How Well Do You Handle Your Emotions At Work?

After successfully closing a $25 million deal with Sony, Anne Kreamer, a senior vice president at the children’s cable channel Nickelodeon, got a call from Sumner Redstone. It was the first time the chairman and majority owner of Nickelodeon’s parent company, Viacom, had ever called her.

“I was anticipating high-fiving and congratulations. Instead, I got eviscerated. He screamed at me for 90 seconds,” says Ms. Kreamer, who believed that Mr. Redstone, who was then planning a takeover of Paramount Communications, was expecting Viacom’s share price to sharply rise as a result of the Sony deal. It didn’t. She cried after the call ended.
“It was a completely natural response to the circumstances. I realized [Mr. Redstone’s] was the inappropriate behavior,” says Ms. Kreamer, who told the story in a book she later wrote about emotions in the workplace: “It’s Always Personal.”
“If I knew what I know now, I wouldn’t have felt as ashamed by it,” she says. “Nobody should.”
Whether you cry or lose your composure because you’re blamed for something that wasn’t your fault or snapped at by an angry customer, there’s a stigma attached to emotional responses in the workplace that compels many executives to just bottle up their feelings.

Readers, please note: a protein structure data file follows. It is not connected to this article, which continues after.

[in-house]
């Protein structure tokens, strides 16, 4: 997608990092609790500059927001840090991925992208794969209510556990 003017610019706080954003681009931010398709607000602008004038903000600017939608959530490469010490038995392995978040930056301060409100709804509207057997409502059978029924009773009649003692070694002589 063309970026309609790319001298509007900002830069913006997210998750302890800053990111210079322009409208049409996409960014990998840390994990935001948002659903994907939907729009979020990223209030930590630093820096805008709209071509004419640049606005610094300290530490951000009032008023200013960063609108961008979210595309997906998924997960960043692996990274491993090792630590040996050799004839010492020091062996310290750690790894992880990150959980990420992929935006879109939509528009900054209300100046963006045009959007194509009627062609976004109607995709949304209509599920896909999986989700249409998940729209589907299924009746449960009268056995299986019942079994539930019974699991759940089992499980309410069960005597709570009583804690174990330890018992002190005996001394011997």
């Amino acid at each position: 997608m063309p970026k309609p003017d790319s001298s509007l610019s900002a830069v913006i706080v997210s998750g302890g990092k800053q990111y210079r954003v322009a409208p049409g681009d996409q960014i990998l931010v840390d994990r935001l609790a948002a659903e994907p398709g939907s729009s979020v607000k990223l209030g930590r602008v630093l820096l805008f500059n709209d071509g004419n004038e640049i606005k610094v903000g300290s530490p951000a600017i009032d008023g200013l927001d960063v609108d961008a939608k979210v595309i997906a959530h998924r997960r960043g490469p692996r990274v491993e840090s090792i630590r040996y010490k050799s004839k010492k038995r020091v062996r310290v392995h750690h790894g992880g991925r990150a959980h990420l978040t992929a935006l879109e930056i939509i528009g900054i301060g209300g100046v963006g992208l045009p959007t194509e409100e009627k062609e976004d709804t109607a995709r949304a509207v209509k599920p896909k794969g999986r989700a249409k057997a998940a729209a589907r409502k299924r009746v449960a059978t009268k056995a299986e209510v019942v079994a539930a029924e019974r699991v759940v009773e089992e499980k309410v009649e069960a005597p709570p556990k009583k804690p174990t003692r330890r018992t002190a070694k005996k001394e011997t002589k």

The unhealthful result of what experts call “emotional suppression” has been shown in studies to cloud thinking, promote job unhappiness and negatively impact work performance. That’s why experts say that it’s important for employees to be attuned to what their emotional triggers are so responses—even in more extreme cases—can be predictably managed for more productive outcomes.

The problem is people tend to catch strong emotions from each other like viruses. It’s called “emotional contagion,” and it can be an instinctive response to mimic those strong emotions, says Sigal Barsade, a professor of management at the University of Pennsylvania’s Wharton School, who researches the influence of emotions in organizations.
She recommends that employees first consider their place in the hierarchy and regulate themselves appropriately.
Don’t vent at work. Excuse yourself if necessary and go home. Lean on your personal network, a therapist or even a career coach who can offer some objective advice. You can also try writing about the incident from the point of view of your antagonist. Stopping to reflect will allow you to cool down, deconstruct the problem and find ways to move forward by understanding why your antagonist acted the way he or she did.
If you’re constantly battling strong emotions at work, consider whether you really fit in, since every organization has a different emotional culture, says Ms. Barsade. “What’s acceptable to express or suppress varies widely from place to place. Southwest Airlines is the culture of love where you’re expected to show positive emotions. American Airlines has a more constrained emotional culture. Being in the wrong place can take an emotional toll.”